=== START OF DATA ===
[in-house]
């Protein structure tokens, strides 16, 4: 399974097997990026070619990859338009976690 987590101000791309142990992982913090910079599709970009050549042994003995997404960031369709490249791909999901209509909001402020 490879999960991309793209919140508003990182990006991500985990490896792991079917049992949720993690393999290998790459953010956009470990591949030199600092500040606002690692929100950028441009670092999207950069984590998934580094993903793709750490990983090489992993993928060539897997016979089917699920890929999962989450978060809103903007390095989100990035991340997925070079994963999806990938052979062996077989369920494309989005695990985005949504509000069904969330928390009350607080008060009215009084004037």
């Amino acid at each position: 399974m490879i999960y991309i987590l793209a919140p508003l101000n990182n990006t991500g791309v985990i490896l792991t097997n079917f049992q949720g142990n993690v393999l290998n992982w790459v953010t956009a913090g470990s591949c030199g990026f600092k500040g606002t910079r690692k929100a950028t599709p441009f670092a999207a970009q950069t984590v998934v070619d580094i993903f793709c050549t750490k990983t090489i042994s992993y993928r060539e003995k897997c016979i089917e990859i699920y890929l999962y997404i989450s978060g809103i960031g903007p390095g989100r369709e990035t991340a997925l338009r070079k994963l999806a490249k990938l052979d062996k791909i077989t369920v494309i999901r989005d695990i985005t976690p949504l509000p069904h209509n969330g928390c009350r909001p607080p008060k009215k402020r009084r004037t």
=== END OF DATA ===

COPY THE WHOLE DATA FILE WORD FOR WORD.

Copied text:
[in-house]
């Protein structure tokens, strides 16, 4: 399974097997990026070619990859338009976690 987590101000791309142990992982913090910079599709970009050549042994003995997404960031369709490249791909999901209509909001402020 490879999960991309793209919140508003990182990006991500985990490896792991079917049992949720993690393999290998790459953010956009470990591949030199600092500040606002690692929100950028441009670092999207950069984590998934580094993903793709750490990983090489992993993928060539897997016979089917699920890929999962989450978060809103903007390095989100990035991340997925070079994963999806990938052979062996077989369920494309989005695990985005949504509000069904969330928390009350607080008060009215009084004037």
């Amino acid at each position: 399974m490879i999960y991309i987590l793209a919140p508003l101000n990182n990006t991500g791309v985990i490896l792991t097997n079917f049992q949720g142990n993690v393999l290998n992982w790459v953010t956009a913090g470990s591949c030199g990026f600092k500040g606002t910079r690692k929100a950028t599709p441009f670092a999207a970009q950069t984590v998934v070619d580094i993903f793709c050549t750490k990983t090489i042994s992993y993928r060539e003995k897997c016979i089917e990859i699920y890929l999962y997404i989450s978060g809103i960031g903007p390095g989100r369709e990035t991340a997925l338009r070079k994963l999806a490249k990938l052979d062996k791909i077989t369920v494309i999901r989005d695990i985005t976690p949504l509000p069904h209509n969330g928390c009350r909001p607080p008060k009215k402020r009084r004037t």